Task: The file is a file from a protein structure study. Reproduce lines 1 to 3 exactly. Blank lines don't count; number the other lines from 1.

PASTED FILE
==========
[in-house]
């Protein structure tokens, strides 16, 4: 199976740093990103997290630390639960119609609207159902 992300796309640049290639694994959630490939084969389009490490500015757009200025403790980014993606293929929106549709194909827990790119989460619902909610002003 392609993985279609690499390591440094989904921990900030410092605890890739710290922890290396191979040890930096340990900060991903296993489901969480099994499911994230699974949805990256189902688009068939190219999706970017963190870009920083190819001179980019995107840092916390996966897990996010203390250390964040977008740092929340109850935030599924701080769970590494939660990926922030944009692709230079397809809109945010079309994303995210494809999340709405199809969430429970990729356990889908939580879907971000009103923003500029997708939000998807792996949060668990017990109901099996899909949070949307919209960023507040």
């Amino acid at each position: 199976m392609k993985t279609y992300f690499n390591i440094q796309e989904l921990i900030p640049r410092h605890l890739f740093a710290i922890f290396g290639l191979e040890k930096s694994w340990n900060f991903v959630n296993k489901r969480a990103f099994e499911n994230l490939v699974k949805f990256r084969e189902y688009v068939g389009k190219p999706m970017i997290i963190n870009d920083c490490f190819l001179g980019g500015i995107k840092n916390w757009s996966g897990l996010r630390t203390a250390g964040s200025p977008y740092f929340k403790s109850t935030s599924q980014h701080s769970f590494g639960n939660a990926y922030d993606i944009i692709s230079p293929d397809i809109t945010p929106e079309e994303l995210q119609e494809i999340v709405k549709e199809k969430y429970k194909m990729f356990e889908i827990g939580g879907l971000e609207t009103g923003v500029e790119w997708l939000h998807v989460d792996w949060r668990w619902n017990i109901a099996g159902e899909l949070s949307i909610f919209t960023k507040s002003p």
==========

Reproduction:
[in-house]
């Protein structure tokens, strides 16, 4: 199976740093990103997290630390639960119609609207159902 992300796309640049290639694994959630490939084969389009490490500015757009200025403790980014993606293929929106549709194909827990790119989460619902909610002003 392609993985279609690499390591440094989904921990900030410092605890890739710290922890290396191979040890930096340990900060991903296993489901969480099994499911994230699974949805990256189902688009068939190219999706970017963190870009920083190819001179980019995107840092916390996966897990996010203390250390964040977008740092929340109850935030599924701080769970590494939660990926922030944009692709230079397809809109945010079309994303995210494809999340709405199809969430429970990729356990889908939580879907971000009103923003500029997708939000998807792996949060668990017990109901099996899909949070949307919209960023507040």
């Amino acid at each position: 199976m392609k993985t279609y992300f690499n390591i440094q796309e989904l921990i900030p640049r410092h605890l890739f740093a710290i922890f290396g290639l191979e040890k930096s694994w340990n900060f991903v959630n296993k489901r969480a990103f099994e499911n994230l490939v699974k949805f990256r084969e189902y688009v068939g389009k190219p999706m970017i997290i963190n870009d920083c490490f190819l001179g980019g500015i995107k840092n916390w757009s996966g897990l996010r630390t203390a250390g964040s200025p977008y740092f929340k403790s109850t935030s599924q980014h701080s769970f590494g639960n939660a990926y922030d993606i944009i692709s230079p293929d397809i809109t945010p929106e079309e994303l995210q119609e494809i999340v709405k549709e199809k969430y429970k194909m990729f356990e889908i827990g939580g879907l971000e609207t009103g923003v500029e790119w997708l939000h998807v989460d792996w949060r668990w619902n017990i109901a099996g159902e899909l949070s949307i909610f919209t960023k507040s002003p």